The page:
A look inside The Pear’s new digs

By Ande Jacobson

pear-new-frontTo paraphrase Mayor John McAllister, these are exciting times in Mountain View. Mayor McAllister bubbled with pride praising The Pear for its achievements and bright future at the 15 August ribbon cutting ceremony. He was clearly as thrilled as The Pear’s staff and supporters in attendance that the (not-quite-so-tiny) theatre is staying in Mountain View, only moving a few blocks from its previous home. Its new address is 1110 La Avenida St.

Supporters and press snuck into the lobby to get out of the intense heat outside a bit prior to the formal ribbon cutting. Some of the curious peeked around the corners from the lobby at the hallway to the restrooms and into the performance space. While the old facility on Pear Avenue sported a 40-seat black box performance space, no set shop, no rehearsal studio, and only one restroom for everyone, the new space is palatial by comparison. After the kind words from the mayor, several members of The Pear’s board excitedly showed those in attendance all the new features of The Pear Theatre.

Pear-Theatre-new-space_3_LaCombe-and-DImperioThe new facility, designed by San Jose architect John Duquette, now has a reconfigurable performance space that ranges from 80-99 seats, at least doubling their audience capacity. The diagram to the left (by David LaCombe and Joseph D’Imperio) shows the thrust seating arrangement, but there are several configurations that can be used depending on the needs of the show. As can be seen in the diagram, there are also several new rooms including a scene shop, an office, two public rest rooms, a large dressing room with a separate rest room for the actors, and a rehearsal studio. Also, the inclusion of the lobby means that patrons won’t have to wait in the parking lot for the house to open.

A better look inside
A look inside the currently empty performance space. The doors in the rear right lead to scene shop and the hallway to the actor’s and staff facilities. Notice the ceiling grid that will excite lighting designers.

Within the performance space, there’s now an inconspicuous lighting grid covering the entire ceiling of the black box, so lighting designers will have a great deal more flexibility. There’s also a rollup door the full height of the space to allow loading of particularly tall sets. The pieces can be built in the scene shop, and then the sets can be assembled either directly in the performance space, or outside, and rolled into the space.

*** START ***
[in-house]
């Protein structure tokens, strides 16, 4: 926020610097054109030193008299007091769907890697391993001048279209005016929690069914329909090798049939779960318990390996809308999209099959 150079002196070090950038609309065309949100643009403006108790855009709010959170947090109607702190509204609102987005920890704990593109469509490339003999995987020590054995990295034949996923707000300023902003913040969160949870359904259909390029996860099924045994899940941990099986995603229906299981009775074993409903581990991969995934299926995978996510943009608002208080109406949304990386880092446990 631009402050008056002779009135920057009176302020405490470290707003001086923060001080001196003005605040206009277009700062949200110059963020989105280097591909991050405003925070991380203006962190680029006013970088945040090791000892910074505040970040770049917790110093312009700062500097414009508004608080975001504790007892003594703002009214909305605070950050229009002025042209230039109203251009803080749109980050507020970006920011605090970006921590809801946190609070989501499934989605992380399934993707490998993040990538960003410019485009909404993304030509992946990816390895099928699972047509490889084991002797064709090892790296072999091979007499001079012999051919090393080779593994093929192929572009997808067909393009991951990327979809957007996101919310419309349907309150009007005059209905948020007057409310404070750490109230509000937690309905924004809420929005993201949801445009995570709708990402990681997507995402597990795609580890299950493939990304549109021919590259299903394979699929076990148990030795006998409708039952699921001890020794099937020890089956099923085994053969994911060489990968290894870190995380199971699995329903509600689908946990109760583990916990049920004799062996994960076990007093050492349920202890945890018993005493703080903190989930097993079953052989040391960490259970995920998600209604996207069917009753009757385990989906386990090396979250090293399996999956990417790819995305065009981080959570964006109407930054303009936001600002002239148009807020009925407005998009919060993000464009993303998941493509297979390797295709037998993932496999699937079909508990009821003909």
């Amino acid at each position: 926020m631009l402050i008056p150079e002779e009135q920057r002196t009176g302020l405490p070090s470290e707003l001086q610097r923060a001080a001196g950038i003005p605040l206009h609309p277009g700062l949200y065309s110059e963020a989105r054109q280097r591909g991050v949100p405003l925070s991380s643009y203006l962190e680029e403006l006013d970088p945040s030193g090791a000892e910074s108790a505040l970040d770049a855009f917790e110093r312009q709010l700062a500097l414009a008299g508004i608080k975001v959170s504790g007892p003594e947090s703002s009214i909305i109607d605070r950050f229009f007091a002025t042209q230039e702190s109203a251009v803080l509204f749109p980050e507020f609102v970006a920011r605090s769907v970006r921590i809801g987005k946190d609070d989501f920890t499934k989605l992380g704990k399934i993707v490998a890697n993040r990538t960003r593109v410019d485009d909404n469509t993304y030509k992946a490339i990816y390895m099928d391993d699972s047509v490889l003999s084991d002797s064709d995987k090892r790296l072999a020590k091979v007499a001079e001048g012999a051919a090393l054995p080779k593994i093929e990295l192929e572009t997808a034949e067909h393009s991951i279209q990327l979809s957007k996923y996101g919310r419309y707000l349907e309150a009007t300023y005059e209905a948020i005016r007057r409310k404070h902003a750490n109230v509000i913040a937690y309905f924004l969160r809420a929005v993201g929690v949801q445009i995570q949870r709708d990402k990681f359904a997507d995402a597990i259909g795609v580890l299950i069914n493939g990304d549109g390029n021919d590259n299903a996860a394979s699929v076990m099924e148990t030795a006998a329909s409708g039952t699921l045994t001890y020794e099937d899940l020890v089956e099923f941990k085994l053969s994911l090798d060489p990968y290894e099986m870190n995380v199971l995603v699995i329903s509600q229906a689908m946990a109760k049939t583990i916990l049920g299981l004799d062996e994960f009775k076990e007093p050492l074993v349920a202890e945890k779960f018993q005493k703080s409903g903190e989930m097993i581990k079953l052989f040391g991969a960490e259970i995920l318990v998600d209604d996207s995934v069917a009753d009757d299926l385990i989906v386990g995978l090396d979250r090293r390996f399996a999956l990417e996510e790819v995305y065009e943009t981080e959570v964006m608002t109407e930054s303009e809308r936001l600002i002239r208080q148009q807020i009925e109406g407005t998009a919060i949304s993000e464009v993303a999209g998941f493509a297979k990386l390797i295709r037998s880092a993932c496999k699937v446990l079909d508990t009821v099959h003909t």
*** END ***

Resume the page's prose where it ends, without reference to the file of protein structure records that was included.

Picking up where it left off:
And The Pear is still The Pear, which is good news for their website. They’ve slightly changed the full name from The Pear Avenue Theatre to The Pear Theatre, not forgetting where they started, but acknowledging they no longer live directly on Pear Avenue.

Pear fans don’t have to wait much longer to see the new space in action with the world premiere of The Walls of Jericho, by Pear Artistic Director Diane Tasca, opening on 18 September. The play is based on the short story “Night Bus” by Samuel Hopkins Adams that also inspired the movie, It Happened One Night. A Good Reed Review is planning to review the show and enjoy the first gala opening of The Pear Theatre.

See http://www.thepear.org or call (650)254-1148 for tickets or more information.

(Photos by A Good Reed Review, except where otherwise noted)

Additional reading:

Published plays for The Pear Theatre’s debut season:
Tribes, by Nina Raine (Script) (Audio CD)
The Mountaintop, by Katori Hall (Script)
Uncle Vanya, by Chekhov/Sikula (Script – old translation) (DVD – Sir Laurence Olivier)
The Beard of Avon, by Amy Freed (Script)
August: Osage County, by Tracy Letts (Script) (DVD – Meryl Streep)

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